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Henry Wadsworth Longfellow, ed. Poems of Places: An Anthology in 31 Volumes.
Italy: Vols. XI–XIII. 1876–79.


Ponte Sublicio

By Thomas Babington, Lord Macaulay (1800–1859)

(From Lays of Ancient Rome. Horatius.)

BUT, meanwhile axe and lever

Have manfully been plied;

And now the bridge hangs tottering

Above the boiling tide.

“Come back, come back Horatius!”

Loud cried the Fathers all;

“Back, Lartius! back, Herminius!

Back, ere the ruin fall!”

Back darted Spurius Lartius,

Herminius darted back;

And as they passed beneath their feet

They felt the timbers crack.

But when they turned their faces,

And on the farther shore

Saw brave Horatius stand alone,

They would have crossed once more;

But with a crash like thunder

Fell every loosened beam,

And like a dam the mighty wreck

Lay right athwart the stream:

And a long shout of triumph

Rose from the walls of Rome,

As to the highest turret-tops

Was splashed the yellow foam.

And like a horse unbroken

When first he feels the rein,

The furious river struggled hard

And tossed his tawny mane,

And burst the curb, and bounded,

Rejoicing to be free;

And whirling down in fierce career

Battlement and plank and pier,

Rushed headlong to the sea.

Alone stood brave Horatius,

But constant still in mind;

Thrice thirty thousand foes before,

And the broad flood behind.

“Down with him!” cried false Sextus,

With a smile on his pale face;

“Now yield thee,” cried Lars Porsena,

“Now yield thee to our grace.”

Round turned he, as not deigning

Those craven ranks to see;

Naught spake he to Lars Porsena,

To Sextus naught spake he;

But he saw on Palatinus

The white porch of his home;

And he spake to the noble river

That rolls by the towers of Rome:

“O, Tiber! Father Tiber!

To whom the Romans pray,

A Roman’s life, a Roman’s arms,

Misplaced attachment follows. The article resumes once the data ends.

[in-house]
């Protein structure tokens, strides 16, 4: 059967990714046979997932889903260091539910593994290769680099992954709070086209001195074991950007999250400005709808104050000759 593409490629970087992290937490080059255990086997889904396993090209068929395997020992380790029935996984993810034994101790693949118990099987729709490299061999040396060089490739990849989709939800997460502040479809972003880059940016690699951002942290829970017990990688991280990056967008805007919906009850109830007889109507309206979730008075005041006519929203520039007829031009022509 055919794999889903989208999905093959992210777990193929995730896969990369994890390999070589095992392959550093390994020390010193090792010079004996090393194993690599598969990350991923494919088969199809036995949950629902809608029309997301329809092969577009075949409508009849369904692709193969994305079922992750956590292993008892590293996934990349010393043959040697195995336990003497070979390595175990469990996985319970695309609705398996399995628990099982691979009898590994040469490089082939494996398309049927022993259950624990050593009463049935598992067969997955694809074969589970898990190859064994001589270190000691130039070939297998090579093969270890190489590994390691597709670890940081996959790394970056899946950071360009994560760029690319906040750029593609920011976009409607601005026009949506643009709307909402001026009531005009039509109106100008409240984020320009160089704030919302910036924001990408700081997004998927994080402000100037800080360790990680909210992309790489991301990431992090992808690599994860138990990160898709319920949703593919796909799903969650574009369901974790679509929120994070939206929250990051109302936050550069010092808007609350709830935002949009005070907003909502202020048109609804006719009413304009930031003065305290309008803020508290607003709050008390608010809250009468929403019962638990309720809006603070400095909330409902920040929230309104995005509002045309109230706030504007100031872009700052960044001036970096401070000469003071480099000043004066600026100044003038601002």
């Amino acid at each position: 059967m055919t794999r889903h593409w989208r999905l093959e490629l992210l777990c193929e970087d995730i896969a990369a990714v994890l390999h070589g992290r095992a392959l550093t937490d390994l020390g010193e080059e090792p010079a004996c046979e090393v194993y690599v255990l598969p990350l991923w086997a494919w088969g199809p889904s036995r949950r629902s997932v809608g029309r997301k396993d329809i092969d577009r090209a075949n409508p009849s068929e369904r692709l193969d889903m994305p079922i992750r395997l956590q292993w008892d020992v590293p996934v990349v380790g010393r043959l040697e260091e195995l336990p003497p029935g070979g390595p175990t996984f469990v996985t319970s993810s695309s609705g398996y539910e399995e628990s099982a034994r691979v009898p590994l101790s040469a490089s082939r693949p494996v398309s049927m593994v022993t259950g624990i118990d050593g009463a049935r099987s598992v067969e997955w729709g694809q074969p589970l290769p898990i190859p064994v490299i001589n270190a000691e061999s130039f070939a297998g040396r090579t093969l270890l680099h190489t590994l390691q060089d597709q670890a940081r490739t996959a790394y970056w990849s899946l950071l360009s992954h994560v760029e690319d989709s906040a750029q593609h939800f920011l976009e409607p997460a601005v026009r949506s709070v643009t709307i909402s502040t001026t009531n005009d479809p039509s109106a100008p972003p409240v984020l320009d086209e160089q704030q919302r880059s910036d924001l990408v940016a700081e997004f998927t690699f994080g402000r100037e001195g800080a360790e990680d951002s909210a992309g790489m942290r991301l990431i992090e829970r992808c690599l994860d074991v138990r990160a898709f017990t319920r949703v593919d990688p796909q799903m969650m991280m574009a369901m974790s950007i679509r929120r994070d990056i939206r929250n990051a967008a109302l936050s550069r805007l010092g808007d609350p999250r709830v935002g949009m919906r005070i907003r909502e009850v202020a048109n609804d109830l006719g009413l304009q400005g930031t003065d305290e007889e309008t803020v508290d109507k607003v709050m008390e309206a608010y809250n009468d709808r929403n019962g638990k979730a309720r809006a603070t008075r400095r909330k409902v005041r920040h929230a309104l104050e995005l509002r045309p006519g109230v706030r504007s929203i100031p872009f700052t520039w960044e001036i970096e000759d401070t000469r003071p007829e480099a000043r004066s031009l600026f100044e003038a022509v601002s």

Take thou in charge this day!”

So he spake, and, speaking, sheathéd

The good sword by his side,

And with his harness on his back

Plunged headlong in the tide.

No sound of joy or sorrow

Was heard from either bank;

But friends and foes in dumb surprise,

With parted lips and straining eyes,

Stood gazing where he sank;

And when above the surges

They saw his crest appear,

All Rome sent forth a rapturous cry,

And even the ranks of Tuscany

Could scarce forbear to cheer.

But fiercely ran the current,

Swollen high by months of rain:

And fast his blood was flowing;

And he was sore in pain,

And heavy with his armor,

And spent with changing blows;

And oft they thought him sinking,

But still again he rose.

Never, I ween, did swimmer,

In such an evil case,

Struggle through such a raging flood

Safe to the landing-place:

But his limbs were borne up bravely

By the brave heart within,

And our good Father Tiber

Bare bravely up his chin.

“Curse on him!” quoth false Sextus;

“Will not the villain drown?

But for this stay, ere close of day

We should have sacked the town!”

“Heaven help him!” quoth Lars Porsena,

“And bring him safe to shore;

For such a gallant feat of arms

Was never seen before.”

And now he feels the bottom;

Now on dry earth he stands;

Now round him throng the Fathers

To press his gory hands;

And now with shouts and clapping,

And noise of weeping loud,

He enters through the river-gate,

Borne by the joyous crowd.

They gave him of the corn-land,

That was of public right,

As much as two strong oxen

Could plough from morn till night;

And they made a molten image,

And set it up on high,

And there it stands unto this day

To witness if I lie.

It stands in the Comitium,

Plain for all folk to see;

Horatius in his harness,

Halting upon one knee:

And underneath is written,

In letters all of gold,

How valiantly he kept the bridge

In the brave days of old.